Pete Wargent blogspot


'Must-read, must-follow, one of the best analysts in Australia' - Stephen Koukoulas, ex-Senior Economics Adviser to Prime Minister Gillard.

'One of Australia's brightest financial minds, must-follow for accurate & in-depth analysis' - David Scutt, Markets & Economics Editor, Sydney Morning Herald.

'I've been investing 40 years & still learn new concepts from Pete; one of the best commentators...and not just a theorist!' - Michael Yardney, Amazon #1 bestseller.

Friday, 27 July 2018

Australia: seasonally adjusted

People boom

Temporary entrant visa holders in Australia increased to a record high 2,229,838 in the first quarter of calendar year 2018.

This represents a year-on-year increase of more than 150,000, comfortably overwhelmingly any tinkering at the margin on permanent resident intake. 

The main driver of the increase over the past five years has been student temporary visa holders, soaring from 332,000 in March 2013 to a record 536,000 in March 2018, thanks to a lower dollar and a voracious appetite both from and for Asian students.

Australia is becoming seasonal

It's notable just how vast some of the seasonal quarterly swings in temporary residents are becoming these days.

For example, visitor visas exploded from 317,000 to 610,000 in the December 2017 quarter as a swag of tourists arrived for the Christmas period, massively spiking demand for hotels and short-stay lets for a month or two.

Student visas, on the other hand dropped very sharply to 384,000 in the December quarter, before jumping again by 152,000 to a record high 536,000 in the March quarter.

Building bridges...

There was a surge in bridging visas to 195,000 in March 2018 from 154,000 a year earlier, perhaps driven by a blowout in visa processing times. 

Some reporters inferred that this was related to asylum intake - however...

Rental indigestion

These massive seasonal swings may imply that we are just about to emerge from an unusually weak period for the capital city rental markets.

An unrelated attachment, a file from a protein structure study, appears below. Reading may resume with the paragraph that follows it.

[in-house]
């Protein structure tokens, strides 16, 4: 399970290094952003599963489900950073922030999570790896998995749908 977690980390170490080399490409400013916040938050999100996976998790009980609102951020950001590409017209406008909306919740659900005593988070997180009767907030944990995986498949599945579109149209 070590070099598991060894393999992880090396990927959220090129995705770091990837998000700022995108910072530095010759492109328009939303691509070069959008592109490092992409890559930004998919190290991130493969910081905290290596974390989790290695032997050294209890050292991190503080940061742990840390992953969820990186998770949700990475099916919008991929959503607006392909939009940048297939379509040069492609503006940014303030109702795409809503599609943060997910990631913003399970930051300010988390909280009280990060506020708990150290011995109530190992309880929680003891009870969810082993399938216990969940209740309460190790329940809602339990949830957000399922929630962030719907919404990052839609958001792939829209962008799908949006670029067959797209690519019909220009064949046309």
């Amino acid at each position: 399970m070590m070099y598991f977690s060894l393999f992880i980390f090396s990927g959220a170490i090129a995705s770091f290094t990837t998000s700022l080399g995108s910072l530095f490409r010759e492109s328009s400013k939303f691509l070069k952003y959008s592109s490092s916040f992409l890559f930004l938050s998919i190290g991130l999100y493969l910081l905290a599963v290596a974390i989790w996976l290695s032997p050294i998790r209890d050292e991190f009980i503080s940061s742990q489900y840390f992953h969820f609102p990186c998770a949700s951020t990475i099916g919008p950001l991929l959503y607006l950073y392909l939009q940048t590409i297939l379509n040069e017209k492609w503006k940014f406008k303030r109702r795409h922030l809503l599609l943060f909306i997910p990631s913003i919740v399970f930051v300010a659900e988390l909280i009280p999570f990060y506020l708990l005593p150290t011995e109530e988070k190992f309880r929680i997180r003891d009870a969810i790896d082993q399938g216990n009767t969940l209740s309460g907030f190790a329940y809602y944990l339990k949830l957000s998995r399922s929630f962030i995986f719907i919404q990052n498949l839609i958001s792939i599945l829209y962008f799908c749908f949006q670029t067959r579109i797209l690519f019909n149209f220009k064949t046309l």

Seasonality has always been in evidence in rental markets and short-stay lets, of course, but this trend is seemingly becoming more entrenched by the year. 

Last June the total number of temporary visas dropped by 137,000 in the second quarter of the calendar year, before rebounding hugely higher by 287,000 over the following few quarters. 

Sydney's rental market is currently struggling to absorb a record high number of apartment completions leading to a jump in reported vacancies last month, especially in the crane-laden middle-ring suburbs. 

However, Sydney is also the capital city which benefits most materially from the dynamic combination of tourism and international students.

Therefore it will be interesting to see whether the Sydney rental market experiences any pullback in vacancies over the next 6 months or so, since recent history suggests that there will be a tremendous surge in temporary residents between now and New Year.

Or maybe vacancies will just keep on rising...

Internal migration: Queensland's time in the sun

The ABS also released its migration statistics for the 2017 financial year today.

Old news, to some extent, but the statistics confirmed that Queensland saw a very large 48 per cent year-on-year increase in net interstate migration to the highest level in a deace. 

Brisbane is attracting more internal migrants on a net basis than any other capital city (rising from +10,000 to +12,000 in FY2017), while there was also strong internal net migration to the adjacent Gold Coast (+7,100) and Sunshine Coast (+6,100) regions. 

Of the other regional markets, Geelong (+4,300) was by far and way the standout as it captured the spillover from Melbourne. 

Melbourne continued to attract internal migrants at the expense of Perth, Adelaide, Darwin, and even Sydney.